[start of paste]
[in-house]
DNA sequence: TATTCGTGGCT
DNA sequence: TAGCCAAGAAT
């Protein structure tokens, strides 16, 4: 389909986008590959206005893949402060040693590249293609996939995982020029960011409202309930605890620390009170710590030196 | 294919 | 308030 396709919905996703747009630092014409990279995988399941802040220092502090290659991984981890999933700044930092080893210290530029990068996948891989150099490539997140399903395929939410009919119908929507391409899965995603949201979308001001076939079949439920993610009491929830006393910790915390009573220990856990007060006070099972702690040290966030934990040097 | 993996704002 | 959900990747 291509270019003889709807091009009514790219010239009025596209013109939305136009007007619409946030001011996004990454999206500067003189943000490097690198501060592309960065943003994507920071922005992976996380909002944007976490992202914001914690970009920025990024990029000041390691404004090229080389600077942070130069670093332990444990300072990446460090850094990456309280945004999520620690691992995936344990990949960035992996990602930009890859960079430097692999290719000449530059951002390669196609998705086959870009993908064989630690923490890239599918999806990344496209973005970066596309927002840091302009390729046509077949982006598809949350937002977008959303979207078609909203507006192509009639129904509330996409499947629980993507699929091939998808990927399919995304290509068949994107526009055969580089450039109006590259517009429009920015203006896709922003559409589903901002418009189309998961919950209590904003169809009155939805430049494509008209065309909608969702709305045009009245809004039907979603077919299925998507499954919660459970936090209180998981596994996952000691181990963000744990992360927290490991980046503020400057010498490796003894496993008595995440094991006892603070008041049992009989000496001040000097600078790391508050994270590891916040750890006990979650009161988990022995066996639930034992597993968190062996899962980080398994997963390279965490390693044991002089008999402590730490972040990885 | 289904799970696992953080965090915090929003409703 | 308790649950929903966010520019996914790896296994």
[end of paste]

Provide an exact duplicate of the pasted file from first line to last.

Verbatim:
[in-house]
DNA sequence: TATTCGTGGCT
DNA sequence: TAGCCAAGAAT
């Protein structure tokens, strides 16, 4: 389909986008590959206005893949402060040693590249293609996939995982020029960011409202309930605890620390009170710590030196 | 294919 | 308030 396709919905996703747009630092014409990279995988399941802040220092502090290659991984981890999933700044930092080893210290530029990068996948891989150099490539997140399903395929939410009919119908929507391409899965995603949201979308001001076939079949439920993610009491929830006393910790915390009573220990856990007060006070099972702690040290966030934990040097 | 993996704002 | 959900990747 291509270019003889709807091009009514790219010239009025596209013109939305136009007007619409946030001011996004990454999206500067003189943000490097690198501060592309960065943003994507920071922005992976996380909002944007976490992202914001914690970009920025990024990029000041390691404004090229080389600077942070130069670093332990444990300072990446460090850094990456309280945004999520620690691992995936344990990949960035992996990602930009890859960079430097692999290719000449530059951002390669196609998705086959870009993908064989630690923490890239599918999806990344496209973005970066596309927002840091302009390729046509077949982006598809949350937002977008959303979207078609909203507006192509009639129904509330996409499947629980993507699929091939998808990927399919995304290509068949994107526009055969580089450039109006590259517009429009920015203006896709922003559409589903901002418009189309998961919950209590904003169809009155939805430049494509008209065309909608969702709305045009009245809004039907979603077919299925998507499954919660459970936090209180998981596994996952000691181990963000744990992360927290490991980046503020400057010498490796003894496993008595995440094991006892603070008041049992009989000496001040000097600078790391508050994270590891916040750890006990979650009161988990022995066996639930034992597993968190062996899962980080398994997963390279965490390693044991002089008999402590730490972040990885 | 289904799970696992953080965090915090929003409703 | 308790649950929903966010520019996914790896296994």